Woman Dies from Gwyneth Paltrow-endorsed Treatment

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If you were born in the 1980s, like me, there’s a very good chance that like me you saw the film My Girl starring Macaulay Culkin and Anna Chlumsky. And like me, there’s a very good chance that you were SCARRED FOR LIFE. Oh by the way: this video contains spoilers for the movie My Girl.

So you were SCARRED FOR LIFE because you watched the film because the kid from Home Alone was in it, but that kid fucking dies like halfway through and it comes out of nowhere. He dies because he gets stung by bees. My Girl did for bees what Jaws did for sharks, at least when it came to 10-year old girls like me.

You know who didn’t see My Girl? Gwyneth Paltrow and a thousand other idiots who willingly are getting acupuncture where instead of needles they stick you with LIVE BEES. Honestly, it sounds like the kind of “medical treatment” invented by someone who hates people who seek out alternative medicine. It’s like saying “what if we did ear candling but instead of putting the bottom of the candle in their ear we put the flame part in their ear?” “What if I pretend to speak to a person’s dead grandmother but instead of saying she loves him I say that she’s roasting in hell?” Like, you’ve taken one thing that’s already bullshit and you’ve added something so that now it’s really horrible bullshit.

So that’s “apitherapy,” which can also include treating various conditions with honey or royal jelly or honeycomb or whatever other bee-product you think might have magical properties.

Bee venom acupuncture, like regular acupuncture, has basically no decent science to support it. One meta-analysis found that yeah, it might work for post-stroke shoulder pain, but all the studies that claim to show that are extremely poor quality. In order to show any actual effectiveness it needs to have real science done by real scientists, and we don’t really have that for the should pain, let alone for the dozens of other things people claim bee venom fixes, like “multiple sclerosis, arthritis, wounds, pain, gout, shingles, burns, tendonitis, and infections,” according to the American Apitherapy Society. Yep, multiple sclerosis. Fuck these guys.

All of that brings us to the latest news, as reported in a case study published in the Journal of Investigational Allergology and Clinical Immunology, in which a woman has died due to bee sting acupuncture. She was 55 years old and had no prior allergies or diseases on record. She had been getting bee sting treatments once a month for two years before the fateful day when after a sting, she became short of breath and lost consciousness. The quack giving her the “treatment” didn’t have any proper tools to combat anaphylactic shock, and an ambulance took 30 minutes to get to her (at which point real medical professionals treated her with adrenaline and antihistamines). It was too late, and she fell into a coma and died a few weeks later.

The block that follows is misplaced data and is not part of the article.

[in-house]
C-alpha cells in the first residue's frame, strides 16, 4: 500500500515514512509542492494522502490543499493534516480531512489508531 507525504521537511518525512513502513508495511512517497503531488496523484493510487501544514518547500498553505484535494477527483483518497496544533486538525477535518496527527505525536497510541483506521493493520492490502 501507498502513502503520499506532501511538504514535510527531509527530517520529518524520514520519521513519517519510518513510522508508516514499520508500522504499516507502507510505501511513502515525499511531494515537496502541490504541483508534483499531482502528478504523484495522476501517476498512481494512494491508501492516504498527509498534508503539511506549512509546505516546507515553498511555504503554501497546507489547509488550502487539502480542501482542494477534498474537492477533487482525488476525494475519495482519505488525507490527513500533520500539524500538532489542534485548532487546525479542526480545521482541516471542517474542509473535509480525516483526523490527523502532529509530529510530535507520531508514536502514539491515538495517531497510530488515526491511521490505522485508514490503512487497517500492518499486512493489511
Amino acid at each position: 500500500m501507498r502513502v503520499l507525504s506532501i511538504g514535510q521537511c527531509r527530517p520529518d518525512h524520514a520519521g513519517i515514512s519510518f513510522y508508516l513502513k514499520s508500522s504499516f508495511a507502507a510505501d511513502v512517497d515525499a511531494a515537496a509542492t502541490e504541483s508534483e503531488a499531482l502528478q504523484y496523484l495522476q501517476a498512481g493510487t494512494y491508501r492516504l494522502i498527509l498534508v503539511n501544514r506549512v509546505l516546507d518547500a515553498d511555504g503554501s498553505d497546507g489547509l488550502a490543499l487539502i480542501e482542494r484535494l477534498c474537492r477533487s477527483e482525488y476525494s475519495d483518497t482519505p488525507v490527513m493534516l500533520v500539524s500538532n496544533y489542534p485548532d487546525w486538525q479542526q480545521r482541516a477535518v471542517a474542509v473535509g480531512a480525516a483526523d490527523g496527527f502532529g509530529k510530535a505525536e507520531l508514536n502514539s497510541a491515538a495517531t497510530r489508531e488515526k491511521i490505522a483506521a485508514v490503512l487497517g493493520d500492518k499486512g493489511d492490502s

Here’s the scary thing about bee venom: repeated exposure to bee venom makes it more likely to cause an allergic reaction. I knew a beekeeper who had obviously been stung many times in his life. One day he was stung, went into anaphylactic shock, and died on the spot because he didn’t have an epi-pen handy. It happens because sometimes, a bee sting will cause a person’s body to misinterpret the venom as a virus or other invader, making their immune system cells release large amounts of chemicals like histamines, which flood the body. This also causes the person’s blood pressure to drop, which can lead to fainting. If the person has an epi-pen, which has epinephren (adrenaline), they can inject themselves and give them about a half hour to get help before they pass out.

So yeah, if your business is based on purposely stinging people with bees, you should have some damned adrenaline on hand in case of anaphylactic shock. It’s bad enough these people are stinging people with bees without any noticeable benefit — it’s criminal that they’re doing it without having a possible life-saving device that literally costs $10.

Speaking of criminal, hi Gwyneth Paltrow! The New York Times very helpfully passed along “Dr.” Paltrow’s health advice to get stung by bees. She also suggests it on her shitty website Goop. I’ll be interested to see if she ever gets around to deleting that now that a woman has actually died from it, but honestly who cares? People will keep buying her bullshit whether it kills someone or not.

Rebecca Watson

Rebecca is a writer, speaker, YouTube personality, and unrepentant science nerd. In addition to founding and continuing to run Skepchick, she hosts Quiz-o-Tron, a monthly science-themed quiz show and podcast that pits comedians against nerds. There is an asteroid named in her honor. Twitter @rebeccawatson Mastodon Instagram @actuallyrebeccawatson TikTok @actuallyrebeccawatson YouTube @rebeccawatson BlueSky

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One Comment

  1. Yep. For those of us not allergic, bee stings are a nuisance. But then again, we usually don’t get stung by hundreds of them in quick succession, and we certainly don’t do so repeatedly as a form of therapy.

    Sometimes I think celebrities’ weird beliefs are a game of Can You Top This.

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